It’s not the names on the ballot. The 2020 election is about health care and finishing the Obamacare “starter home” he helped build, according to former U.S. Sen. Tom Harkin.
“Forget about Biden-Trump, health care is on the ballot,” the former chairman of the Senate Health Committee said Wednesday on a call arranged by the Biden presidential campaign.
“I’m just saying this as Tom Harkin, citizen, I don’t think there’s any more important issue confronting the American people today than what’s going to happen to the Affordable Care Act,” Harkin said.
Harkin, 80, who was a member of the Health, Education, Welfare and Labor Committee for the 30 years he represented Iowa in the Senate, predicted that with Joe Biden as president, regardless of which party controls the Senate, Congress will approve a public option — a government-run health insurance agency to compete with private insurers.
With Biden’s ability to work across the aisle, “I think we can get some moderate Republicans to actually go along with having a public option,” he said.
A Trump campaign spokeswoman said there’s no reason Iowans would support Biden on health care.
“If there is one state in the entire country that has suffered more under Obamacare, it was Iowa,” Preya Samsundar said, referring to a Politico https://www.politico.com/magazine/story/2017/10/23/iowa-obamacare-aca-markets-215736 story headlined “How Iowa became an Obamacare horror story.”
“So the idea Iowans would support Joe Biden’s plan to expand Obamacare without fixing it is ridiculous,” Samsundar said. “Frankly, for Iowans to even trust Joe Biden to fix the health care system he broke is outrageous.”
Harkin was joined on the call by Dan Callahan, an Independence, Iowa, veteran who has a preexisting condition contracted while serving in Iraq, and Elena Delle Donne, a Women’s National Basketball Association player whose wife is from Davenport.
When Harkin introduced the Affordable Care Act on the Senate floor, he referred to it as a starter home, “a great beginning.”
“Our intent was always that we would add on to it and improve it,” he said. “Our goal was nothing less than every American, regardless of income or health status, would have access to dependable, quality preventive health care in America. And basically, we did deliver on that.”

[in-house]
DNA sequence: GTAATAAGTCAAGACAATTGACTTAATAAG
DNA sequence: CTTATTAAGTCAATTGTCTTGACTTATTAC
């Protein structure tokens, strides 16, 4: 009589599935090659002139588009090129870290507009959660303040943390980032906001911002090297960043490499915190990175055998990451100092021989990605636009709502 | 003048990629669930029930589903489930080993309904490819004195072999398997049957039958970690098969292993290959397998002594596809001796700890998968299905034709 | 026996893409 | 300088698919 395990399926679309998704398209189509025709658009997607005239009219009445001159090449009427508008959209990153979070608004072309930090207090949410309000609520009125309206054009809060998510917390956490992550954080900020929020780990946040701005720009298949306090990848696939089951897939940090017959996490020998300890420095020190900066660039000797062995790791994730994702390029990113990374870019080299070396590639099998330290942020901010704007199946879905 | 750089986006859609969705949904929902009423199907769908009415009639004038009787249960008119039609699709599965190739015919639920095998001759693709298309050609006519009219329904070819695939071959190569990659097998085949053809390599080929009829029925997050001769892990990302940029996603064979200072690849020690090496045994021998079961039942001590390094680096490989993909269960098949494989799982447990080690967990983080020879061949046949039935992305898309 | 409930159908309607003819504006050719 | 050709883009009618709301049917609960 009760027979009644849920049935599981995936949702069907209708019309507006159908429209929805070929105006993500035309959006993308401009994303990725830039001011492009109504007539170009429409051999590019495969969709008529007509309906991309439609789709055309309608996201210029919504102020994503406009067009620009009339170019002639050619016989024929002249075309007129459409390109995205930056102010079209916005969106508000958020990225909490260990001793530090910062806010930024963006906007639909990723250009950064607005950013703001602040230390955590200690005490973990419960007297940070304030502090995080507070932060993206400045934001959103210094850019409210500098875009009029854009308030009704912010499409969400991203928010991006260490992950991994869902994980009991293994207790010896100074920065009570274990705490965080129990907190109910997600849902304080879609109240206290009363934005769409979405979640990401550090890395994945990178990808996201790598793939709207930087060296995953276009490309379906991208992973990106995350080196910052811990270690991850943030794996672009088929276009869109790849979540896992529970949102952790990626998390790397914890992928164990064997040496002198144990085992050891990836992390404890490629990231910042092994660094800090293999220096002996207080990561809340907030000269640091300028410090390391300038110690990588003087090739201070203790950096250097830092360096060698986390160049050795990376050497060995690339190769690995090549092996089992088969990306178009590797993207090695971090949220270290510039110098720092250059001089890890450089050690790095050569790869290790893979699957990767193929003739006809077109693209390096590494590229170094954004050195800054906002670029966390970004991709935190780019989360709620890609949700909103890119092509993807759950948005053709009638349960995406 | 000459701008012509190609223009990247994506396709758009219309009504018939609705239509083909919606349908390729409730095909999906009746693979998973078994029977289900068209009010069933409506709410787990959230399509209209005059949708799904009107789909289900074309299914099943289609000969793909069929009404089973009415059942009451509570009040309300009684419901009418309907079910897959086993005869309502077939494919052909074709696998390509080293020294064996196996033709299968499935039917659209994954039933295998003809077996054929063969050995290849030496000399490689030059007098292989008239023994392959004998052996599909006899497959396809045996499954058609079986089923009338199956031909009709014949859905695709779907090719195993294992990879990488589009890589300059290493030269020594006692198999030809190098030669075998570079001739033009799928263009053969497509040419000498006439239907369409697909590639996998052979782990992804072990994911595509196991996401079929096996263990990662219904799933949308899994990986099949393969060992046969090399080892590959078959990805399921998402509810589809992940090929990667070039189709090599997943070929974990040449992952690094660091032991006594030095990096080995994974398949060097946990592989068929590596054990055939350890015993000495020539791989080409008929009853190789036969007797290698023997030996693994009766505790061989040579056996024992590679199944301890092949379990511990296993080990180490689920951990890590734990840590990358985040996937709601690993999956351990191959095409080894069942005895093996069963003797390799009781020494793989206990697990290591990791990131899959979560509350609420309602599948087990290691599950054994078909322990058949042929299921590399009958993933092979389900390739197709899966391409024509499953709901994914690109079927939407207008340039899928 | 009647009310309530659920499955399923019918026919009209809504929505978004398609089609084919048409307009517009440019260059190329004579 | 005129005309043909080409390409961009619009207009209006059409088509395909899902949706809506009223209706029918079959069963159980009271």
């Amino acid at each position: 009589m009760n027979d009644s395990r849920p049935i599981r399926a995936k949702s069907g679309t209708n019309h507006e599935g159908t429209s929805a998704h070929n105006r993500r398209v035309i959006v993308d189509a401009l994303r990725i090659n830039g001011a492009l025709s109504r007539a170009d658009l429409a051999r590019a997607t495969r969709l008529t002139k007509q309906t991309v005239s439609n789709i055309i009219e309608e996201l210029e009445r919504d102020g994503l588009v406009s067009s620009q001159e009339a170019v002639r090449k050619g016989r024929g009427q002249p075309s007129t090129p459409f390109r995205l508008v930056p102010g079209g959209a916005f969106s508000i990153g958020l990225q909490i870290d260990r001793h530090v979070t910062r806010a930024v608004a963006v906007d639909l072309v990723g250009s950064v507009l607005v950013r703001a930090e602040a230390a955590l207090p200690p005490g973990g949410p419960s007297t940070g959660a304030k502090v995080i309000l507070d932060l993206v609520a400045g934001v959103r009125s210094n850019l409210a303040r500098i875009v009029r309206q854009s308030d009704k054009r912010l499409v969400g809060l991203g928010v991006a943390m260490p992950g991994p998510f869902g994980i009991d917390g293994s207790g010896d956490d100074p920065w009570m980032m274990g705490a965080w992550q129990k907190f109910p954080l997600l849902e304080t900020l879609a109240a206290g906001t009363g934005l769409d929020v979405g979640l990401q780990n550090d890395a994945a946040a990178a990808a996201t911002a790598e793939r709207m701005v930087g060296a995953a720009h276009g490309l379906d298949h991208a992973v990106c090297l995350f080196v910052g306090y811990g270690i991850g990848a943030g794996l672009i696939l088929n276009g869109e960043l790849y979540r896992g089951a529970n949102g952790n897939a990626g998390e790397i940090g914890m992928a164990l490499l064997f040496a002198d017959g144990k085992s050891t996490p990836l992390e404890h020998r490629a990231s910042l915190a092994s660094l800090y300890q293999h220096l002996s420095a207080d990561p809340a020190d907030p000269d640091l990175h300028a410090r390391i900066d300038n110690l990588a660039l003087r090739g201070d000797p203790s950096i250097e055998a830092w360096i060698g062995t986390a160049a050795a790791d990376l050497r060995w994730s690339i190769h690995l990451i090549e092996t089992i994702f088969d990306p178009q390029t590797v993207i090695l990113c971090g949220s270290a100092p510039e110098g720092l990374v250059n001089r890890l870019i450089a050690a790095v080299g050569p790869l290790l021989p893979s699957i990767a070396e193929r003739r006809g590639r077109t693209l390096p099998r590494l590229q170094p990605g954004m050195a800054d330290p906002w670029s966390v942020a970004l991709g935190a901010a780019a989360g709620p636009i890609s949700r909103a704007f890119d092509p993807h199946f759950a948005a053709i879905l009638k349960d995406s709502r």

That’s at risk in the 2020 election because President Donald Trump and Republicans have been promising to repeal and replace Obamacare.
“But 10 years later, all I’ve seen is plans and laws and bills to repeal it. But I’ve seen no replacement,” he said.
It’s time for Democrats to realize Obamacare was a failed experiment, Samsundar pushed back.
“It’s time for them to work with Republican colleagues and President Trump to put together a health care plan that works for Iowans and everyday Americans,” she said.
The ACA also is threatened by court challenges, Harkin said, which makes the selection of the next Supreme Court justice critically important. The court is set to hear arguments on a decision from the 5th Circuit Court in a Texas case challenging the constitutionality of the ACA. If the Supreme Court upholds that decision — or does nothing — the lower court decision would stand.
“Think about this,” he said. “If, in fact, a new person is put on the Supreme Court that agrees with this position, then early next year, the Supreme Court could wipe out the Affordable Care Act.”
The only thing that can save the ACA, Harkin said, is a Biden presidency and Democratic-controlled Senate that can overturn the courts’ decisions.
“That’s our safety valve and that’s why this election is so important,” he said. “We have to make sure that Joe Biden is president, and that we have a United States Senate that will work with him to ensure that this starter home that we started 10 years ago, is able to be finally added to and finished, so that every American is going to have quality, affordable health care insurance.”
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